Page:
KLAYMAN v. ZUCKERBERG et al

Filing 42

MEMORANDUM OPINION. Signed by Judge Reggie B. Walton on 12/28/2012. (lcrbw2)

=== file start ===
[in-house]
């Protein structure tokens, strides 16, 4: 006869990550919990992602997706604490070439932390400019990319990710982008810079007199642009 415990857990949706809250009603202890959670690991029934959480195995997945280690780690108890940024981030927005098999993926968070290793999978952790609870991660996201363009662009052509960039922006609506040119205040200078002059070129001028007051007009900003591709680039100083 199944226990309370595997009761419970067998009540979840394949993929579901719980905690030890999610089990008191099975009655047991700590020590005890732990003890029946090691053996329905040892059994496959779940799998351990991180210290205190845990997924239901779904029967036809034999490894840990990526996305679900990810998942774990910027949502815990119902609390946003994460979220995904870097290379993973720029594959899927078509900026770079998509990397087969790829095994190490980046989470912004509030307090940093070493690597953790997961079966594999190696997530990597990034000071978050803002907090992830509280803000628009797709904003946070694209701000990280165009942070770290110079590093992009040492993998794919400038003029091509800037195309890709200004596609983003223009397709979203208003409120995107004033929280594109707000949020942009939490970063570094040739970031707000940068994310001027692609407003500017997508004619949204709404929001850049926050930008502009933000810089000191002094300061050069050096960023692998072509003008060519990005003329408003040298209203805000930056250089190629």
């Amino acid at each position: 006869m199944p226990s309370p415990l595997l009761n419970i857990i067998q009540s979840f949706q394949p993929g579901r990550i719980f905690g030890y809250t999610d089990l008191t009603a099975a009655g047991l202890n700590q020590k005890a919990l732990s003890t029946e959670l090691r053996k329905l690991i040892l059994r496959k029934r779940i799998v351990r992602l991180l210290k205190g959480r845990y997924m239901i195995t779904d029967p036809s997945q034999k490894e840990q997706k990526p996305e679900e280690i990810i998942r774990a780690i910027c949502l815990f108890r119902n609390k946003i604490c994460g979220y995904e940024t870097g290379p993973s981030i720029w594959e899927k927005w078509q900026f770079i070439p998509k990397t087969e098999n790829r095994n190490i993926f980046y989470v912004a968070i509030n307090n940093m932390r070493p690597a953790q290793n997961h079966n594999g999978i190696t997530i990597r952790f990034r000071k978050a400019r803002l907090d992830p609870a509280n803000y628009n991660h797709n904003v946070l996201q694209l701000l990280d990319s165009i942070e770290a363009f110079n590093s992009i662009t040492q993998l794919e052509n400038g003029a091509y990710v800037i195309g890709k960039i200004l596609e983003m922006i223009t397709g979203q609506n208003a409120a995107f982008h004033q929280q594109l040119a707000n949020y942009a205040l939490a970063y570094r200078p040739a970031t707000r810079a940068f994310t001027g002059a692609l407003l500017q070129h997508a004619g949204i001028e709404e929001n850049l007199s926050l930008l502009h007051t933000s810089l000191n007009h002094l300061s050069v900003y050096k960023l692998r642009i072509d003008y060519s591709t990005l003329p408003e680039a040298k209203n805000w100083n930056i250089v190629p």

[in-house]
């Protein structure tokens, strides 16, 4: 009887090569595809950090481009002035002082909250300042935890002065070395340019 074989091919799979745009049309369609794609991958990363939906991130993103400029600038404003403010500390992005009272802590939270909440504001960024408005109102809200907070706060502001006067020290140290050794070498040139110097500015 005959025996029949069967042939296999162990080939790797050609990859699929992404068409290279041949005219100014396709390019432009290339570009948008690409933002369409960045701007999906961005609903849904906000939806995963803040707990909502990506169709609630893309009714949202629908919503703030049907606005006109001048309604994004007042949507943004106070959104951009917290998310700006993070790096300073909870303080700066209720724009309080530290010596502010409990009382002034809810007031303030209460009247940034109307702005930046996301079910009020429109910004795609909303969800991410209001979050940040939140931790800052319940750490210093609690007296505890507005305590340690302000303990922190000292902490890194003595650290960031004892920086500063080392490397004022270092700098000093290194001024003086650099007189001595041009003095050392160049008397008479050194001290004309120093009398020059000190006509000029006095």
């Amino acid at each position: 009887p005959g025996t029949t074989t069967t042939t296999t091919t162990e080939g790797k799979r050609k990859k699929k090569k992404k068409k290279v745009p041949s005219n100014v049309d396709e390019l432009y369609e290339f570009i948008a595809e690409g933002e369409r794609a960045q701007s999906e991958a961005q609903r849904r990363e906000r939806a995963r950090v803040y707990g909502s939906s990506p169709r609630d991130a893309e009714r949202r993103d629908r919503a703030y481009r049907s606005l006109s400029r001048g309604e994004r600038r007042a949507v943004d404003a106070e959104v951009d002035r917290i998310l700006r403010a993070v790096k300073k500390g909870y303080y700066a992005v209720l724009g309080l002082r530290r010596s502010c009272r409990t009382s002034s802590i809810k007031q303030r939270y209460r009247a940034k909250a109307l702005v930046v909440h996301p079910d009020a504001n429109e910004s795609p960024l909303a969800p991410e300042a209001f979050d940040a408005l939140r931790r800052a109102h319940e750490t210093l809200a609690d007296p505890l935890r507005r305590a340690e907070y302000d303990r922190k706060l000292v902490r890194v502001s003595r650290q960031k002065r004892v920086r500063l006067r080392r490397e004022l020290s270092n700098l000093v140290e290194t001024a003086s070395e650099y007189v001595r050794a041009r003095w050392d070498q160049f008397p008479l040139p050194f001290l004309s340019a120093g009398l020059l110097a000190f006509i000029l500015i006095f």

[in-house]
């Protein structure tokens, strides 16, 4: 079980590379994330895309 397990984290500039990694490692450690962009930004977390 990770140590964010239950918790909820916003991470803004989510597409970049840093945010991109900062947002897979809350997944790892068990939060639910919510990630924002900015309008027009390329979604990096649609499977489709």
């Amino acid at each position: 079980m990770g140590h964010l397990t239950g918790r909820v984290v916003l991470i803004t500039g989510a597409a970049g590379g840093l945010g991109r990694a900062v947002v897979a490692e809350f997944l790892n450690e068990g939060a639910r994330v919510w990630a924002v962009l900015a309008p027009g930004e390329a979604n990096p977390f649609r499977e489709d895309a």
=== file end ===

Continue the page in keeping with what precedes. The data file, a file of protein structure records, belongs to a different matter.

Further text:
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UNITED STATES DISTRICT COURT FOR THE DISTRICT OF COLUMBIA ____________________________________ ) LARRY KLAYMAN, ) ) Plaintiff, ) ) v. ) Civil Action No. 11-874 (RBW) ) MARK ZUCKERBERG, and ) FACEBOOK, INC., ) ) Defendants. ) ____________________________________) MEMORANDUM OPINION The pro se plaintiff, Larry Klayman, brings this action against the defendants, Facebook, Inc. and its founder and CEO, Mark Zuckerberg, asserting claims of assault and negligence. See Complaint (“Compl.”) ¶¶ 14-20. Currently before the Court are the Defendants’ Motion to Dismiss (“Defs.’ Mot.”) and the Defendants’ Motion to Transfer. Upon consideration of the parties’ submissions,1 the Court concludes, for the reasons stated below, that the defendants’ motion to dismiss must be granted. Moreover, because the defendants sought transfer of this action “as alternative relief” to dismissal, Defs.’ Transfer Mem. at 1, the Court denies as moot the defendants’ motion to transfer without reaching the merits of that motion. 1 In addition to the filings already identified, the Court considered the following submissions in rendering its decision: (1) the Defendants’ Memorandum of Points and Authorities in Support of Motion to Dismiss (“Defs.’ Mem.”); (2) the Plaintiff’s Opposition to Defendants’ Motion to Dismiss (“Pl.’s Opp’n”); (3) the Defendants’ Reply Brief in Support of Motion to Dismiss (“Defs.’ Reply”); (4) the Defendants’ Memorandum of Points and Authorities in Support of Motion to Transfer (“Defs.’ Transfer Mem.”); (5) the plaintiff’s Praecipe, attaching the Plaintiff’s Opposition to Defendants’ Motion to Transfer; and (6) the Defendants’ Reply Brief in Support of Motion to Transfer. 1 I. BACKGROUND The defendants operate www.facebook.com (“Facebook”), which is a “social networking” website. Compl. ¶¶ 4, 7; Defs.’ Mem. at 2. As explained by the defendants, “Facebook allows users to share content with others, including articles, photographs, news about family members and friends, and opinions about world events. Users can also view content shared by other Facebook users on one or more of the hundreds of millions of Facebook Pages.” Defs.’ Mem. at 2 (citing Compl. ¶ 4). “Viewership [of the website] is growing fast and exponentially” in many parts of the world, including the Middle East and the District of Columbia. Compl. ¶¶ 4-5. In order to use Facebook’s services, “a user must open an account,” which is provided without cost. Defs.’ Mem. at 2. The plaintiff, an attorney who acts as the Chairman and General Counsel of an organization called Freedom Watch, Compl. ¶¶ 2, 11, maintains “a Facebook account, titled Larry Klayman,” id. ¶ 6. While using his Facebook account, the plaintiff “encountered the Facebook page titled ‘Third Palestinian Intifada.’” Id. ¶ 7. The Third Palestinian Intifada Facebook page “called for an uprising beginning on May 15, 2011, after Muslim prayers [were] completed, announcing and threatening that ‘Judgment Day will be brought upon us only once Muslims have killed all the Jews.’” Id. The Facebook page “had over 360,000 participants” and “three similar [Facebook] Intifada pages have come up with over 7,000 subscribers.” Id. The Facebook page at issue, the Third Palestinian Intifada Facebook page, caught the attention of the Public Diplomacy Minister of Israel, who wrote a letter to the defendants requesting that they “take down the page and similar and related pages.” Id. The defendants initially “refused for many days” to remove the page, but eventually removed it “begrudgingly.” Id. ¶ 12. 2 The plaintiff originally filed this action in the Superior Court of the District of Columbia on March 31, 2011. Notice of Removal ¶ 1. The defendants successfully removed the case to this Court in May 2011. See generally Notice of Removal. The plaintiff asserts claims of negligence and assault against the defendants, and seeks permanent injunctive relief preventing the defendants from allowing Facebook users to publish the Third Palestinian Intifada Facebook page and other similar pages, compensatory and punitive damages amounting to over $1,000,000,000.00, as well as attorneys’ fees and costs. Compl. ¶ 20. The defendants seek dismissal under Federal Rule of Civil Procedure 12(b)(6). Defs.’ Mot at 1. II. STANDARD OF REVIEW A motion to dismiss under Rule 12(b)(6) tests whether a complaint has properly stated a claim upon which relief may be granted. Woodruff v. DiMario, 197 F.R.D. 191, 193 (D.D.C. 2000). For a complaint to survive a Rule 12(b)(6) motion, Federal Rule of Civil Procedure 8(a) requires that it contain “a short and plain statement of the claim showing that the pleader is entitled to relief.” Fed. R. Civ. P. 8(a)(2). Although Rule 8(a) does not require “detailed factual allegations,” a plaintiff is required to provide “more than an unadorned, the-defendantunlawfully-harmed-me accusation,” Ashcroft v. Iqbal, 556 U.S. 662, 678 (2009) (citing Bell Atl. Corp. v. Twombly, 550 U.S. 544, 555–57 (2007)), in order to “‘give the defendant fair notice of what the . . . claim is and the grounds upon which it rests,’” Twombly, 550 U.S. at 555 (citation omitted and alteration in original). In other words, “a complaint must contain sufficient factual matter, accepted as true, to ‘state a claim to relief that is plausible on its face.’” Iqbal, 556 U.S. at 678 (quoting Twombly, 550 U.S. at 570). A claim is facially plausible “when the plaintiff pleads factual content that allows the court to draw [a] reasonable inference that the defendant is 3 liable for the misconduct alleged.” Id. (citing Twombly, 550 U.S. at 556). A complaint alleging facts which are “merely consistent with a defendant’s liability . . . stops short of the line between possibility and plausibility of entitlement to relief.” Id. (quoting Twombly, 550 U.S. at 557) (internal quotation marks omitted). In evaluating a Rule 12(b)(6) motion under this framework, “[t]he complaint must be liberally construed in favor of the plaintiff, who must be granted the benefit of all inferences that can be derived from the facts alleged,” Schuler v. United States, 617 F.2d 605, 608 (D.C. Cir. 1979) (internal quotation marks and citations omitted), and the Court “may consider only the facts alleged in the complaint, any documents either attached to or incorporated in the complaint[,] and matters of which [the Court] may take judicial notice,” EEOC v. St. Francis Xavier Parochial Sch., 117 F.3d 621, 624 (D.C. Cir. 1997) (footnote omitted). While the Court must accept the plaintiff’s factual allegations as true, any conclusory allegations are not entitled to an assumption of truth, and even those allegations pleaded with factual support need only be accepted to the extent that “they plausibly give rise to an entitlement to relief.” Iqbal, 556 U.S. at 679. If “the [C]ourt finds that the plaintiff[] [has] failed to allege all the material elements of [his] cause of action,” then the Court may dismiss the complaint without prejudice, Taylor v. FDIC, 132 F.3d 753, 761 (D.C. Cir. 1997), or with prejudice, provided that the Court “determines that the allegation of other facts consistent with the challenged pleading could not possibly cure the deficiency,” Firestone v. Firestone, 76 F.3d 1205, 1209 (D.C. Cir. 1996) (internal quotation marks and citations omitted). Although courts ordinarily afford special consideration to pro se pleadings in the motion to dismiss context, the plaintiff here is an attorney, Compl. ¶¶ 2, 11, and is thus “presumed to have a knowledge of the legal system and 4 need less protections from the [C]ourt.” Richards v. Duke Univ., 480 F. Supp. 2d 222, 234 (D.D.C. 2007); see also Holtz v. Rockefeller & Co., 258 F.3d 62, 82 n.4 (2d Cir. 2001) (“[A lawyer] . . . cannot claim the special consideration which the courts customarily grant to pro se parties.”) (internal citation omitted). III. LEGAL ANALYSIS The defendants argue that the Communications Decency Act of 1996 (the “CDA”), 47 U.S.C. § 230 (2006), requires that the plaintiff’s complaint be dismissed in its entirety. Defs.’ Mem. at 1-2. The plaintiff responds that the CDA does not bar his claims,2 Pl.’s Opp’n at 3-9, and that, in any event, “raising the affirmative defense of § 230 [in] a motion to dismiss is improper and thus, should be denied,” id. at 9. The CDA, which has not been extensively construed within this Circuit, provides that “[n]o provider or user of an interactive computer service shall be treated as the publisher or speaker of any information provided by another information content provider.” 47 U.S.C. § 230(c)(1). The Act, in turn, defines an “interactive computer service” as “any information service, system, or access software provider that provides or enables computer access by multiple users to a computer server, including specifically a service or system that provides access to the Internet and such systems operated or services offered by libraries or educational institutions.” 47 U.S.C. § 230(f)(2). An “information content provider” is defined as “any person or entity that is responsible, in whole or in part, for the creation or development of information provided through the Internet or any other interactive computer service.” 47 U.S.C. 2 Among other arguments, the plaintiff devotes a portion of his opposition to discussing the public policy and legislative intent underlying the CDA. Pl.’s Opp’n at 3-5. The Court declines the plaintiff’s invitation to elevate policy considerations above the plain meaning of the statute, and instead “must give effect to the plain meaning of the words Congress has chosen.” News Am. Publ’g, Inc. v. FCC, 844 F.2d 800, 806 (D.C. Cir. 1988). 5 § 230(f)(3). By its plain terms, then, the CDA immunizes internet computer service providers from liability for the publication of information or speech originating from third parties. 47 U.S.C. § 230(c)(1); see also Blumenthal v. Drudge, 992 F. Supp. 44, 49 (D.D.C. 1998) (“Congress . . . in enacting the [CDA] . . . made the legislative judgment to effectively immunize providers of interactive computer services from civil liability in tort with respect to material disseminated by them but created by others.”). The Court must therefore grant the defendants’ motion to dismiss if it answers three questions in the affirmative: (1) whether the defendants are “provider[s] . . . of an interactive computer service,” 47 U.S.C. § 230(c)(1); (2) whether the plaintiff seeks to treat the defendants as “publisher[s] or speaker[s] of any information provided,” id.; and (3) whether the information at issue was published “by another information content provider,” id. See Parisi v. Sinclair, 774 F. Supp. 2d 310, 315-16 (D.D.C. 2011) (citing Nemet Chevrolet, Ltd., v. Consumeraffairs.com, Inc., 564 F. Supp. 2d 544, 548 (E.D. Va. 2008), aff’d, 591 F.3d 250 (4th Cir. 2009)). Contrary to the plaintiff’s arguments, Pl.’s Opp’n at 9, the Court may grant a motion to dismiss on CDA grounds, Nemet Chevrolet, Ltd., 591 F.3d at 260. A. Are the defendants providers of an interactive computer service? “Courts generally conclude that a website falls within” the definition of an interactive computer service. Ascentive, LLC v. Opinion Corp., 842 F. Supp. 2d 450, 473 (E.D.N.Y. 2011) (collecting cases from the First, Fourth, and Ninth Circuits). At least one court has treated defendants who provided services similar to those at issue in this case as interactive computer service providers. See, e.g., Doe v. MySpace, Inc., 528 F.3d 413, 415, 418-19, 422 (5th Cir. 2008) (affirming district court’s dismissal of tort claims against defendant who provided an 6 interactive computer service by creating and maintaining an “[o]nline social networking” website). And other courts have specifically found that “Facebook meets the definition of an interactive computer service under the CDA.” Fraley v. Facebook, Inc., 830 F. Supp. 2d 785, 801-802 (N.D. Cal. 2011); see also Young v. Facebook, Inc., No. 5:10-cv-03579, 2010 WL 4269304 at *5 (N.D. Cal. Oct. 25, 2010). As the defendants explain, Defs.’ Mem at 2, and as the plaintiff describes in his complaint, Compl. ¶¶ 4, 7, 12, the defendants maintain a website that gives its users the ability to create, upload, and share various types of information, potentially with hundreds of millions of other users. In other words, the defendants “provide[] or enable[] computer access by multiple users to a computer server,” 47 U.S.C. § 230(f)(1), and the Court finds that they are therefore interactive computer service providers. B. Does the plaintiff seek to hold the defendants liable as publishers or speakers of information published by another information content provider? As another court has observed, when examining a plaintiff’s claims through the lens of the CDA, courts must ask whether the alleged conduct “derives from the defendant’s status or conduct as a publisher or speaker. If it does, [§] 230(c)(1) precludes liability.” Barnes v. Yahoo!, Inc., 570 F.3d 1096, 1102 (9th Cir. 2009) (internal quotation marks omitted); see also Zeran v. America Online, Inc., 129 F.3d 327, 330 (4th Cir. 1997) (“[L]awsuits seeking to hold a service provider liable for its exercise of a publisher’s traditional editorial functions . . . are barred.”). Although this Circuit has not examined the definition of the word “publisher” within the meaning of the CDA, other courts have construed the term as referring to one who “review[s], edit[s], and decid[es] whether to publish or to withdraw from publication third-party content.” Barnes, 570 F.3d at 1102 (citing Fair Hous. Council of San Fernando Valley v. 7 Roommates.com, LLC, 521 F.3d 1157, 1170-71 (9th Cir. 2008) and Webster’s Third New International Dictionary 1837 (Philip Babcock Gove ed., 1986)) (emphasis added); see also Green v. Am. Online, 318 F.3d 465, 471 (3d Cir. 2003) (describing decisions “whether to publish, withdraw, postpone, or alter content” as falling within “a publisher’s traditional editorial functions” (quoting Zeran, 129 F.3d at 330) (internal quotation marks omitted)). The plaintiff in this case asserts two state law causes of action: assault and negligence. Given that the action was filed in the District of Columbia, the law of the District might govern the plaintiff’s claims. However, the defendants argue that California state law should control the plaintiff’s claims, Defs.’ Mem. at 11, and the plaintiff does not dispute the defendants’ position, see generally Pl.’s Opp’n. The choice of law is of no moment, however, because the elements of each cause of action are identical under both California state law and the law of the District of Columbia. Assault is defined as “an intentional and unlawful attempt or threat, either by words or by acts, to do physical harm to the victim.” Etheredge v. Dist. of Columbia, 635 A.2d 908, 916 (D.C. 1993); see also Thing v. La Chusa, 48 Cal.3d 644, 649 (Cal. 1989) (“‘A civil action for assault is based upon an invasion of the right of a person to live without being put in fear of physical harm.’” (citation omitted)). And in order to prevail on a claim of negligence, the plaintiff “must show: (1) that the defendant owed a duty to the plaintiff, (2) breach of that duty, and (3) injury to the plaintiff that was proximately caused by the breach.” Hedgepeth v. Whitman Walker Clinic, 22 A.3d 789, 793 (D.C. 2011); see also Juarez v. Boy Scouts of Am., Inc., 81 Cal. App. 4th 377, 401 (Cal. Ct. App. 2000) (citing Nally v. Grace Cmty. Church, 47 Cal.3d 278, 292-93 (Cal. 1988)). 8 As to the assault claim, the plaintiff alleges that the defendants “marketed, used, and allowed [Facebook] to be used” to “intentionally, violently and without just cause” assault the plaintiff. Compl. ¶ 17. As to the negligence claim, the plaintiff alleges that the defendants “owed [him] a duty of care, which they violated and breached by allowing and furthering the death threats by the Third Palestinian Intifada, and . . . refus[ing] . . . to remove these postings.” Id. ¶ 19. Accordingly, and with respect to both claims, the defendants’ alleged conduct ascribed to them the status of publishers of information, whether by “using” the website to post certain content (i.e., publishing), id. ¶ 17, “allow[ing]” certain content to be posted to the website (i.e., deciding whether to publish), id. ¶¶ 17, 19, or by “refus[ing] . . . to remove these postings,” id. ¶ 19. The defendants’ potential liability is thus “derive[d] from [their] status or conduct as a publisher or speaker.” Barnes, 570 F.3d at 1102. The plaintiff argues, however, that the defendants’ alleged conduct does not arise from the defendants’ status as publishers, but rather from their violation of “contractual, quasicontractual and fiduciary obligations” and that the defendants are thus not entitled to immunity under the CDA. Pl.’s Opp’n at 5 (citing Barnes, 570 F.3d at 1107). Leaving aside the question of whether the plaintiff’s argument is legally sound, the Court notes that, unlike in Barnes, upon which the plaintiff relies, Pl.’s Opp’n at 5, the complaint here is devoid of any references to any contractual cause of action. See Barnes, 570 F.3d at 1099 (“Barnes . . . refers in her complaint and in her briefs to Yahoo’s ‘promise’ to remove the indecent profiles and her reliance thereon to her detriment. We construe such references to allege a [breach of contract] cause of action.” (emphasis added)). Instead, the plaintiff raises the possibility of contractual liability for the first time in his opposition to the defendants’ motion to dismiss. Pl.’s Opp’n at 5-6. It begs credulity 9 that the plaintiff, a “highly visible and well known lawyer,” Compl. ¶ 11, would not have included a claim for breach of contract if he contemplated such a claim as a viable possibility. In light of the plaintiff’s failure to assert a breach of contract claim or to plead facts consistent with such a claim, as well as his failure to amend his complaint when given the opportunity to do so, September 16, 2011 Order at 1-2 (ECF # 30); March 23, 2012 Order at 1-2 (ECF # 34), the Court declines to entertain the plaintiff’s attempt to essentially re-fashion his complaint to now include a claim for breach of contract, Larson v. Northrop Corp., 21 F.3d 1164, 1173-74 (D.C. Cir. 1994) (affirming district court’s grant of summary judgment in favor of defendant where plaintiff “failed to plead” a new cause of action, “raised the issue for the first time in his opposition to . . . [the defendant’s] motion,” and had not adequately pleaded the new cause of action in his complaint). C. Were the defendants acting as information content providers? The plaintiff seems to acknowledge that “another information content provider,” 47 U.S.C. § 230(c)(1) (emphasis added), created the information, Compl. ¶¶ 17, 19. He argues, however, that the defendants are subject to liability under the CDA because they are, themselves, information content providers. Pl.’s Opp’n at 6-8. The defendants reply that they cannot be categorized as information content providers because they “were not responsible for the ‘creation or development’ of the offending content.” Defs.’ Reply at 8 (quoting 47 U.S.C. § 230(f)(3)). While the defendants might well be information content providers as to some information on their website, other courts have framed the relevant question to be whether a defendant “function[s] as an ‘information content provider’ for the portion of the statement or publication at issue.” Carafano v. Metrosplash.com, Inc., 339 F.3d 1119, 1123 (9th Cir. 2003); see also 10 Roskowski v. Corvallis Police Officers’ Ass’n, 250 Fed. App’x 816, 816-17 (9th Cir. 2007) (“To the extent that [the plaintiff] . . . has not shown that [the defendant] made those postings itself, [the plaintiff] cannot hold [the defendant] liable for the content of the postings.”); Nemet Chevrolet, Ltd., 591 F.3d at 260 (affirming district court’s dismissal of complaint where plaintiff failed to show that defendant “was responsible for the creation or development of the allegedly defamatory content at issue” (emphasis added)). And another member of this Court has stated that “[§] 230(c)(1) would not immunize [the defendant] with respect to any information [the defendant] developed or created entirely by itself and [] there are situations in which there may be two or more information content providers responsible for material disseminated on the Internet.” Blumenthal, 992 F. Supp. at 50. Restricting a defendant’s liability as an information content provider to information actually created or developed by the defendant, in whole or at least in part, is in keeping with the stated policy of the CDA “to preserve the vibrant and competitive free market that presently exists for the Internet and other interactive computer services, unfettered by Federal or State regulation,” 47 U.S.C. § 230(b)(2). The Court will therefore follow the approach of the Ninth Circuit, Fourth Circuit and the Blumenthal Court. The plaintiff argues only that the “[d]efendants encouraged [the Third Palestinian Intifada Facebook page] . . . by failing to remove” the page “in a timely manner.” Pl.’s Opp’n at 8; see also Compl. ¶ 7 (alleging that the defendants “refused” to remove the page). Nowhere in his complaint or in his opposition brief does the plaintiff allege that the defendants contributed to the content of the Facebook page at issue. Rather, as described above, the plaintiff focuses on the role that the defendants played in publishing the Facebook page.3 The plaintiff’s own allegations 3 The plaintiff asserts in his opposition that the defendants are nonetheless information content providers because they collect data from Facebook users and then use that data “to make suggestions” to users about content in which (Continued . . . ) 11 are inconsistent with a finding that the defendants acted as information content providers with respect to the offensive material at issue. The Court thus finds that the defendants are not information content providers within the meaning of the CDA. IV. CONCLUSION Because (1) the defendants provide an interactive computer service, (2) the plaintiff’s complaint attempts to hold the defendants liable as publishers or speakers of a third party’s information, and (3) the defendants are not, themselves, information content providers with respect to the information at issue, the defendants are immune to suit in accordance with the CDA, and the Court must grant the defendants’ motion to dismiss.4 SO ORDERED this 28th day of December, 2012. REGGIE B. WALTON United States District Judge ( . . . continued) the users might be interested. Pl.’s Opp’n at 7-8. Even if this is the case, such actions do not constitute the creation or development of information. Indeed, courts have held in other cases that the manipulation of information provided by third parties does not automatically convert interactive computer services providers into information content providers. Blumenthal, 992 F. Supp. at 51-52 (interactive computer service provider that “exercis[ed] editorial control” over content on its website was not an information content provider); Ben Ezra, Weinstein, & Co., v. Am. Online, Inc., 206 F.3d 980, 985-86 (10th Cir. 2000) (internet computer service provider that edited and altered stock quotation information at the request of third parties was not an information content provider); Carafano, 339 F.3d at 1123-24 (interactive computer service provider’s categorization of postings on website “does not transform [it] into” an information content provider). 4 The Court will contemporaneously issue an Order consistent with this Memorandum Opinion. 12